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             As human beings we have the need to be able to evaluate our own intelligence and progress as we grow and participate in the educational process. We do this through various means. The most common way we do this is to test our youth at various ages and grade levels. We decide what topics to include on the tests, what kinds of questions to ask, what the correct answers are, and how to use the resulting test scores. These tests can be made in two different formats, Norm-referenced tests and criterion or standards-referenced tests. This paper will describe each, their limitations, their uses, how they affect the schools and students who take them, and whether or not they are still useful in educating today's students.
             Norm-Referenced Tests.
             Norm-referenced tests compare a person's score against the scores of a group of people who have already taken the same test, called the "norming group." Scores are reported in percentiles, quartiles, stanines, and/or grade equivalents. Norm-referenced tests are designed to compare students" scores. Commercial norm-referenced tests do not compare all of the students who take the test in a given year. Test-makers select a sample from a given student group, i.e. all 6th graders. The students in the target group take the test. The test is then "normed" on this sample. It is supposed to represent the entire target group in the nation. Students" scores are then compared and reported in comparison to the norming group. .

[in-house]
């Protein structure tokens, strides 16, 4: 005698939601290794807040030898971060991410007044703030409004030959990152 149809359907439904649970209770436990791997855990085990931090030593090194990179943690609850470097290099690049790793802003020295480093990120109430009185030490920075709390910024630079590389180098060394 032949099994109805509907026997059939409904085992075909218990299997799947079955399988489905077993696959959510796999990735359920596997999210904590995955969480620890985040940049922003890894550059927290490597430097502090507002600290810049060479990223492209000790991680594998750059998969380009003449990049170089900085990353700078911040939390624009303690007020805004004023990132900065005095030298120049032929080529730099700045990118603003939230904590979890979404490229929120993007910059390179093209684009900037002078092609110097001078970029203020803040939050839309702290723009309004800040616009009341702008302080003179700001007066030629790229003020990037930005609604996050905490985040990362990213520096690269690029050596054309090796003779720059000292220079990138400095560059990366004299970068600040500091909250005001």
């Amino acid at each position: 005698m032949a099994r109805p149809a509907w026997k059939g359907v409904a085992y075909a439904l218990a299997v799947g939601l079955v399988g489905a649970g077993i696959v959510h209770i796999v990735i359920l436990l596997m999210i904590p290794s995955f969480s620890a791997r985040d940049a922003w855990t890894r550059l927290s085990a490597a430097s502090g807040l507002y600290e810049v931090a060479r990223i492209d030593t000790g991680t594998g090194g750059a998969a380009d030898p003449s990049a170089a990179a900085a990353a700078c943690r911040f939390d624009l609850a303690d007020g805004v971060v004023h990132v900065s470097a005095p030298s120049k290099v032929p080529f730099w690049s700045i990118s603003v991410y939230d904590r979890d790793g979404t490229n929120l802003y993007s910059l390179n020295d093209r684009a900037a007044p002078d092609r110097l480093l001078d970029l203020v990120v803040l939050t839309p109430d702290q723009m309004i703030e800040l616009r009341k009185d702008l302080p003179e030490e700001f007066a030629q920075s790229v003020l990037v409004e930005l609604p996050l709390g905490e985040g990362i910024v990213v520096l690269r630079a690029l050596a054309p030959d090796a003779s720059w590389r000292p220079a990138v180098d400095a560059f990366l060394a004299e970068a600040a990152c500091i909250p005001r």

The test makers try to create exams that provide results that, in the end, look like bell-shaped curves. This is to make comparison easier. In this scenario, most students will score near the middle, a few will score low, and a few will score high. In order to achieve the tests sometimes will emphasize meaningless differences among the students. These tests are designed to rank and sort students so many times "common knowledge" type questions are not used.

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